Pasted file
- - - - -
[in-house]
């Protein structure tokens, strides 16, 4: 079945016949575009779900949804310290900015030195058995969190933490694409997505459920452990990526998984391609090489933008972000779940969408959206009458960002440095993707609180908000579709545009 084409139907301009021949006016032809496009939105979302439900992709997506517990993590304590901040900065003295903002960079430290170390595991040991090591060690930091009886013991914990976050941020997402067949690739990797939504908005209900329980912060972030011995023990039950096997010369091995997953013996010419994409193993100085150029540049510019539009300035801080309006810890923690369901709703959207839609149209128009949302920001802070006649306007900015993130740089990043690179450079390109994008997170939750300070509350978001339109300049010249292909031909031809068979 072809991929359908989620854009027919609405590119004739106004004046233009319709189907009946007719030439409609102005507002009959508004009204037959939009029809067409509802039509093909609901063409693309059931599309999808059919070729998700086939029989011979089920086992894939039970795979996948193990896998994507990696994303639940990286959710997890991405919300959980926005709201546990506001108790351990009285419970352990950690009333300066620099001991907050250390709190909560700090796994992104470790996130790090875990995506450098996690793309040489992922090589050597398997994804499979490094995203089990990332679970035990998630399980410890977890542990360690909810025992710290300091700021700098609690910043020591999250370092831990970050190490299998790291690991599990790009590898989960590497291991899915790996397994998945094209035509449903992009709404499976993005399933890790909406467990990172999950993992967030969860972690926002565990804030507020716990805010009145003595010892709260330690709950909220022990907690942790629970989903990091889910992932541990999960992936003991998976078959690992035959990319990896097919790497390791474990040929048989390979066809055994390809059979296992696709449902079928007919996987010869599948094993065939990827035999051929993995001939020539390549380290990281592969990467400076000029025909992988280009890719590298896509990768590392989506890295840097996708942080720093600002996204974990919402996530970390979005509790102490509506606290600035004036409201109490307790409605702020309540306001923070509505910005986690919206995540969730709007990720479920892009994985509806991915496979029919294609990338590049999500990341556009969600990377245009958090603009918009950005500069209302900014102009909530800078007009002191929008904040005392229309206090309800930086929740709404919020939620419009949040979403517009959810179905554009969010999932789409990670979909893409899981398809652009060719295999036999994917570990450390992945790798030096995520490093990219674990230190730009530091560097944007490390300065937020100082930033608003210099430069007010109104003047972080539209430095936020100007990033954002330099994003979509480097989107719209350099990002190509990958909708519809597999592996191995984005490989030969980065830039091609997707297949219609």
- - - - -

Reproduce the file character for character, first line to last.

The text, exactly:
[in-house]
């Protein structure tokens, strides 16, 4: 079945016949575009779900949804310290900015030195058995969190933490694409997505459920452990990526998984391609090489933008972000779940969408959206009458960002440095993707609180908000579709545009 084409139907301009021949006016032809496009939105979302439900992709997506517990993590304590901040900065003295903002960079430290170390595991040991090591060690930091009886013991914990976050941020997402067949690739990797939504908005209900329980912060972030011995023990039950096997010369091995997953013996010419994409193993100085150029540049510019539009300035801080309006810890923690369901709703959207839609149209128009949302920001802070006649306007900015993130740089990043690179450079390109994008997170939750300070509350978001339109300049010249292909031909031809068979 072809991929359908989620854009027919609405590119004739106004004046233009319709189907009946007719030439409609102005507002009959508004009204037959939009029809067409509802039509093909609901063409693309059931599309999808059919070729998700086939029989011979089920086992894939039970795979996948193990896998994507990696994303639940990286959710997890991405919300959980926005709201546990506001108790351990009285419970352990950690009333300066620099001991907050250390709190909560700090796994992104470790996130790090875990995506450098996690793309040489992922090589050597398997994804499979490094995203089990990332679970035990998630399980410890977890542990360690909810025992710290300091700021700098609690910043020591999250370092831990970050190490299998790291690991599990790009590898989960590497291991899915790996397994998945094209035509449903992009709404499976993005399933890790909406467990990172999950993992967030969860972690926002565990804030507020716990805010009145003595010892709260330690709950909220022990907690942790629970989903990091889910992932541990999960992936003991998976078959690992035959990319990896097919790497390791474990040929048989390979066809055994390809059979296992696709449902079928007919996987010869599948094993065939990827035999051929993995001939020539390549380290990281592969990467400076000029025909992988280009890719590298896509990768590392989506890295840097996708942080720093600002996204974990919402996530970390979005509790102490509506606290600035004036409201109490307790409605702020309540306001923070509505910005986690919206995540969730709007990720479920892009994985509806991915496979029919294609990338590049999500990341556009969600990377245009958090603009918009950005500069209302900014102009909530800078007009002191929008904040005392229309206090309800930086929740709404919020939620419009949040979403517009959810179905554009969010999932789409990670979909893409899981398809652009060719295999036999994917570990450390992945790798030096995520490093990219674990230190730009530091560097944007490390300065937020100082930033608003210099430069007010109104003047972080539209430095936020100007990033954002330099994003979509480097989107719209350099990002190509990958909708519809597999592996191995984005490989030969980065830039091609997707297949219609």